The ideal would be to continue the sessions with an external supervisor. In the long-term, the reality is that for mainly business reasons, this may not be feasible. Ultimately, BAHS may wish to consider preparing several OHS staff to become supervisors and to then enter a reciprocal arrangement with another organisation. Anyone out there interested?

All three authors work with British Airways Health Services. Debbie Billington is an OHS team manager, Angela Robinson is an OHA, and Carmel Hallinan is an OH practice nurse. For more information, contact e-mail health.services@britishairways.com

References



1. Kitson, A (1999) ‘The essence of nursing’, Nursing Standard 13(23) 42-46
2. Kuhar, M (1988) ‘Critical thinking’ a framework for problem solving in the occupational health setting, American Association of Occupational Health Nurse Journal 46(2) 80-81
3. Taylor, AM (1997) Analysis of Practice: Techniques & Strategies, European Nurse 2(1) 17-22
4. Bradshaw, PL (2000) Evidence-based practice in nursing – the current state of play in Britain, Journal of Nursing Management 8 313-316
5. McCutcheon, HHI and Pincombe, J (2001) Intuition: an important tool in practice of nursing, Journal of Adv. Nursing 37(3) 342-348
6. Turnbull, J (1999) Intuition in nursing relationships: the results of skills or qualities, British Journal of Nursing 8(5) 302-306
7. Rosenoff, N (1999) ‘Intuition comes of age’, American Association of Occupational Health Journal 47(4) 156-161
8. AOHNP (UK) (2001) Guidance on ‘professional’ supervision, Published by the Association of Occupational Health Practitioners
9. UKCC (1996) Position statement on clinical supervision for nursing and health visiting, London: UKCC
10 Cook, JA (2002) Professional (Clinical) Supervision – unpublished
11. Benner, P (1984) From novice to expert: excellence and power in nursing practice, Addison – Wesley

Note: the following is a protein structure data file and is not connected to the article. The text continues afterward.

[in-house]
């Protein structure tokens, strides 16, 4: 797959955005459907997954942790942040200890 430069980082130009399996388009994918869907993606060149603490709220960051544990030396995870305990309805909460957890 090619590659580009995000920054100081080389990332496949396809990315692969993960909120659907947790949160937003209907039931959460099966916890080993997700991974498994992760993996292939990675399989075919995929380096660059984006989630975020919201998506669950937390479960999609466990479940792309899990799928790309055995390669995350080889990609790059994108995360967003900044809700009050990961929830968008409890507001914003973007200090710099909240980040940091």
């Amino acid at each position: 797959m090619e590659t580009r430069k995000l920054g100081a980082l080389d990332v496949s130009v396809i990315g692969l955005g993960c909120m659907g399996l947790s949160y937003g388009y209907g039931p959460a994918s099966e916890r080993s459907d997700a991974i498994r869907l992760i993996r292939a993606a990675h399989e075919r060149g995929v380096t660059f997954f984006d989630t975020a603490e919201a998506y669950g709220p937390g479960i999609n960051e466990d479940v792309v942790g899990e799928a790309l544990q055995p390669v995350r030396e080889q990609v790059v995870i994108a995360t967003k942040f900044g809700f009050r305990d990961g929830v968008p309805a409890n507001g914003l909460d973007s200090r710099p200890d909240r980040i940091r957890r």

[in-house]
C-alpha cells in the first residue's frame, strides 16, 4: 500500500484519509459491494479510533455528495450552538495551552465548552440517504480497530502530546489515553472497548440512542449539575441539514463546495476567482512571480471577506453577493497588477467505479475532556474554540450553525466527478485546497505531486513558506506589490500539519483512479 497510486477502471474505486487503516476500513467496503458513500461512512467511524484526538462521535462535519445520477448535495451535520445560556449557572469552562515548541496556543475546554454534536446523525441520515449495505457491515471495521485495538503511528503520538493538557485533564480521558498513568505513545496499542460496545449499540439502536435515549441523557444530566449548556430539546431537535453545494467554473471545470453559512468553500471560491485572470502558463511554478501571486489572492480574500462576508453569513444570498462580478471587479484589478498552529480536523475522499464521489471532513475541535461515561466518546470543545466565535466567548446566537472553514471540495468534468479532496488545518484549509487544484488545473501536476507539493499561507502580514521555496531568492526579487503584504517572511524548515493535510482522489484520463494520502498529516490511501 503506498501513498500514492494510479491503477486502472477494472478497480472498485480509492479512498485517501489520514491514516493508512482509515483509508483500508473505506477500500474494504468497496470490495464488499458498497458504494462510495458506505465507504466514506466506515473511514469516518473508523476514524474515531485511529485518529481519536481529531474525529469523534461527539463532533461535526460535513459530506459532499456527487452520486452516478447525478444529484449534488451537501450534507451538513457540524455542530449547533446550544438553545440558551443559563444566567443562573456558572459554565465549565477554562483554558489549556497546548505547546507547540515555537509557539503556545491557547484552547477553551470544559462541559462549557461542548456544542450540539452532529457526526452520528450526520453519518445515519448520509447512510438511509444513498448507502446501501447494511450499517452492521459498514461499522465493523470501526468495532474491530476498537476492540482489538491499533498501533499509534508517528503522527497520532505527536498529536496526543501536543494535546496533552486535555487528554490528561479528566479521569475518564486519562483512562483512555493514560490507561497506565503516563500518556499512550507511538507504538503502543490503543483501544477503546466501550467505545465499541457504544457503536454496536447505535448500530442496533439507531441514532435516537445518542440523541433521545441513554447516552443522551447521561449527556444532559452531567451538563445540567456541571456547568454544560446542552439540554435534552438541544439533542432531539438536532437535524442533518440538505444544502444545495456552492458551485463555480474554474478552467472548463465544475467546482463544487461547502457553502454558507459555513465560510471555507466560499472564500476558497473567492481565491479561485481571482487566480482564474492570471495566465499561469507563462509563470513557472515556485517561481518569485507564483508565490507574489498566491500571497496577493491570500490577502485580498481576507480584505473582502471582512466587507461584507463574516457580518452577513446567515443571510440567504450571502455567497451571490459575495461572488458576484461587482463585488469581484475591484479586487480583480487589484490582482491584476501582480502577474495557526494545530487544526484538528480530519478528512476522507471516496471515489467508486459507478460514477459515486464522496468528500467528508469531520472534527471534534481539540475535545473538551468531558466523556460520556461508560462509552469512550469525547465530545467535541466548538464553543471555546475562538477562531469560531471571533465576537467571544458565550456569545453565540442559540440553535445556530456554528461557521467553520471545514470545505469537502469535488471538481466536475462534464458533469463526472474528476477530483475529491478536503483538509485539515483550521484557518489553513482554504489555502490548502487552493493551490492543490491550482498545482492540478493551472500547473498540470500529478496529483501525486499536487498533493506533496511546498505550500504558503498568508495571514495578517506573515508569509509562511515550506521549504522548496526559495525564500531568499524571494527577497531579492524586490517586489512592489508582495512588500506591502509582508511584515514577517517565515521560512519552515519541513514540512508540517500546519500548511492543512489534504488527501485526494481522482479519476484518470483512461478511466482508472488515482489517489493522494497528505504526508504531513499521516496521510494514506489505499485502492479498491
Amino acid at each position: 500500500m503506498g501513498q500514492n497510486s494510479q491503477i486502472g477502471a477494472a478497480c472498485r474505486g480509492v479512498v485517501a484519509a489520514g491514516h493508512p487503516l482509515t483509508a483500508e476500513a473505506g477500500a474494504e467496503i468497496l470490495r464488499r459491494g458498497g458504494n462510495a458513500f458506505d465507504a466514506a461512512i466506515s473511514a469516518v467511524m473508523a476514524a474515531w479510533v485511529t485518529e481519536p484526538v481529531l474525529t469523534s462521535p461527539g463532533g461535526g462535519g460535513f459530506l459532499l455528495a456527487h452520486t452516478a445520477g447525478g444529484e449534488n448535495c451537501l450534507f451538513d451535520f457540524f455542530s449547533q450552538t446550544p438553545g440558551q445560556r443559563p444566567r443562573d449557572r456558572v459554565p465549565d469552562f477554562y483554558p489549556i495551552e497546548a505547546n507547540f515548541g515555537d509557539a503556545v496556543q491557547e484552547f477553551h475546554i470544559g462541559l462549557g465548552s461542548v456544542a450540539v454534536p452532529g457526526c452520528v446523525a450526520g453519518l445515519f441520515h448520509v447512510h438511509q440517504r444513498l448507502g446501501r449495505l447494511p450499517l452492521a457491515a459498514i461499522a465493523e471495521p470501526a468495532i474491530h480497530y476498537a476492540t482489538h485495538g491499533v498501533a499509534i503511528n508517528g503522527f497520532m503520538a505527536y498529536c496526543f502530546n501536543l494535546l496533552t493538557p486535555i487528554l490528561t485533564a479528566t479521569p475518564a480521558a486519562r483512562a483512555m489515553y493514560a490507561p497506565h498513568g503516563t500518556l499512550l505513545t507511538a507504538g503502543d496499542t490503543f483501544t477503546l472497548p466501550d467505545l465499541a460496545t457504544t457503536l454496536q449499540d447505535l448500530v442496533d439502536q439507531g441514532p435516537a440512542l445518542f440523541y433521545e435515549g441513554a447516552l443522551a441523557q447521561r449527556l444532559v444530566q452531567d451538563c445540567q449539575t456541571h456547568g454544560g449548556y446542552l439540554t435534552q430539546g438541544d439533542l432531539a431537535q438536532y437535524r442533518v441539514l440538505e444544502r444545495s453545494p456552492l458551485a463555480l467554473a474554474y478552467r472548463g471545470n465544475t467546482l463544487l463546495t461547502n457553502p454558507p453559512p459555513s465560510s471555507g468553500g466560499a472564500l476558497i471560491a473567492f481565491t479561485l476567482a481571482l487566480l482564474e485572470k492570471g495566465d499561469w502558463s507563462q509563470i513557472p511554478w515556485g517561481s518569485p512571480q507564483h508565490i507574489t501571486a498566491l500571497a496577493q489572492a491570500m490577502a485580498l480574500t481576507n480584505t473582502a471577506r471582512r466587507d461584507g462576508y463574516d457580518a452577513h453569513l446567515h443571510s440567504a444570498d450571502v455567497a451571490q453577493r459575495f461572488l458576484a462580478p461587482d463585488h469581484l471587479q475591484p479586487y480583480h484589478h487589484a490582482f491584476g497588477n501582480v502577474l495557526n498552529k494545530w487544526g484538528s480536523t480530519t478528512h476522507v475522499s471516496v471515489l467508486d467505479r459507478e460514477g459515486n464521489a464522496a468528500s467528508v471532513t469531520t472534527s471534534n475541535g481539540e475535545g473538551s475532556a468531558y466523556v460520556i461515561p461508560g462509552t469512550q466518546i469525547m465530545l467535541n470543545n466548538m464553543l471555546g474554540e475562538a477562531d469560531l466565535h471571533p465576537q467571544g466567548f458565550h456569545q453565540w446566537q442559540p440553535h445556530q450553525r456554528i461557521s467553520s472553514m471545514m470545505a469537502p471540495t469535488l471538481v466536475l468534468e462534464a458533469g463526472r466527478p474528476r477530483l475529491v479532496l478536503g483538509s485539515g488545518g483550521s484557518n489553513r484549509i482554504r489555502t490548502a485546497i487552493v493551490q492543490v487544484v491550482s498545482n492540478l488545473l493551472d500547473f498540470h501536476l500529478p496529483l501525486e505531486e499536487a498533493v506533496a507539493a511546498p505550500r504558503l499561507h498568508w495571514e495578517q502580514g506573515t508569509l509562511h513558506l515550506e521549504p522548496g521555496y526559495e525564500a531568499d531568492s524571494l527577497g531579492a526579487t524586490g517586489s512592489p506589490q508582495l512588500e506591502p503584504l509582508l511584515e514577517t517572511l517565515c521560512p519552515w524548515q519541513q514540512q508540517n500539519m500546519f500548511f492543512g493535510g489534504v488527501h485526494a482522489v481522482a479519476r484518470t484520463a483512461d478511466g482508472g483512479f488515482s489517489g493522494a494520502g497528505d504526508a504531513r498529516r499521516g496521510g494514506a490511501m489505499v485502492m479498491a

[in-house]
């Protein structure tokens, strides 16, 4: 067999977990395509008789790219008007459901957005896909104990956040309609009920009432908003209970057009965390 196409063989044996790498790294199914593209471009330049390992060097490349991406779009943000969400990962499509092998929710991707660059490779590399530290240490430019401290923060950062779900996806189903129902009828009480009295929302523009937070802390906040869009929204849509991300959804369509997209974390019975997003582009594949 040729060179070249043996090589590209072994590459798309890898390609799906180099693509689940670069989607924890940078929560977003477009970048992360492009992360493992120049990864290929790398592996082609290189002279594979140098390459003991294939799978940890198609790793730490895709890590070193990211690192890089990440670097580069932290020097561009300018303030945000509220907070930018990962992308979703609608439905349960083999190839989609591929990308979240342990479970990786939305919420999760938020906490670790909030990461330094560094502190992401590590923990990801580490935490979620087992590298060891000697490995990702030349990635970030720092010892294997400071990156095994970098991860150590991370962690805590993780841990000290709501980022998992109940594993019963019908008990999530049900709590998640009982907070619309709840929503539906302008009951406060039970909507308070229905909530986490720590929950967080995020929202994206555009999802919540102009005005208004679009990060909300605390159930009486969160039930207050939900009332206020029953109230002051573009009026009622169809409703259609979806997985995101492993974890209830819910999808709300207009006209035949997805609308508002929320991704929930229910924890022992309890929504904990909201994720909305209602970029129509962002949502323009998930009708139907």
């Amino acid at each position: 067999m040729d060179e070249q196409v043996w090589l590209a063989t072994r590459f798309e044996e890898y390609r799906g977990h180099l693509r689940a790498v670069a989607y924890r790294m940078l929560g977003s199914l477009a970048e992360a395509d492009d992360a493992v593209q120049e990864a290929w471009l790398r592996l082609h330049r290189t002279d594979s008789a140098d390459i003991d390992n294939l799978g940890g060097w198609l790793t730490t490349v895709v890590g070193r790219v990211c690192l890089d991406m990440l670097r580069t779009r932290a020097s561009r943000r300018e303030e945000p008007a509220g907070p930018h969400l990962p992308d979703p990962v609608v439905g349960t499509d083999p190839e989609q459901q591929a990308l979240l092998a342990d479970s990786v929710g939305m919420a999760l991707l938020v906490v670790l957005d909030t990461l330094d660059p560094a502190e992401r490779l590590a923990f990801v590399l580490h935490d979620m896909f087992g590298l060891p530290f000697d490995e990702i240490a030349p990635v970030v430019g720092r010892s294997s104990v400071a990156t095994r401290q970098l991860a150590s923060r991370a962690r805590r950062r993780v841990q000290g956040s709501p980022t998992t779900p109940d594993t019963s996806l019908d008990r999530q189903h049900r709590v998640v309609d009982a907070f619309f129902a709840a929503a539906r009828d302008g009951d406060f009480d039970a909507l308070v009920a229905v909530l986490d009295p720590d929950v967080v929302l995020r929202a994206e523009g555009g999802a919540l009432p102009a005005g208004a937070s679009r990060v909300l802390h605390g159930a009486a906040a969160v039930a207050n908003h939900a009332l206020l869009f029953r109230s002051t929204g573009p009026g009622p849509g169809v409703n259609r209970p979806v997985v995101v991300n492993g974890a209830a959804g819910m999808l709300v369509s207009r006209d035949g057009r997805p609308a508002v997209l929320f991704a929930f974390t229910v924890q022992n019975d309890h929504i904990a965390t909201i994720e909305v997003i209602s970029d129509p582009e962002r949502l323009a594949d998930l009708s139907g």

12. Maynard, L (2003) Under supervision, Occupational Health June 23-26
13. Sing, H and Reed, C (2001) A White Paper: achieving success with blended learning, American Society for Training & Development, March, p1-11
14. Bersin, J (2003) What works in Blended Learning, http://www.learningcircuits.org/2003/jul2003/bersin.htm
15. Proctor, B (1986) Supervision: a co-operative exercise in accountability in Marken, M and Payne, M (eds), Enabling and Enduring, Leicester, National Youth Bureau/Council for Education and Training in Youth & Community Work
16. Bond, M (2003) Workshop notes – unpublished


  BAHS: The directorate



  • Occupational health services: a nursing group of a management team, occupational health advisers (OHAs), senior and occupational health practice nurses (SOHPNs), and occupational health practice nurses (OHPNs).
  • Occupational and Aviation Medicine: a medical team of consultant occupational physicians
  • Business Support
  • Passenger Medical Clearance Unit
  • Dental Services
  • Food Safety and Environmental Health
  • Travel Clinics

BAHS mission: To provide the highest quality health services in support of British Airways’ Corporate Mission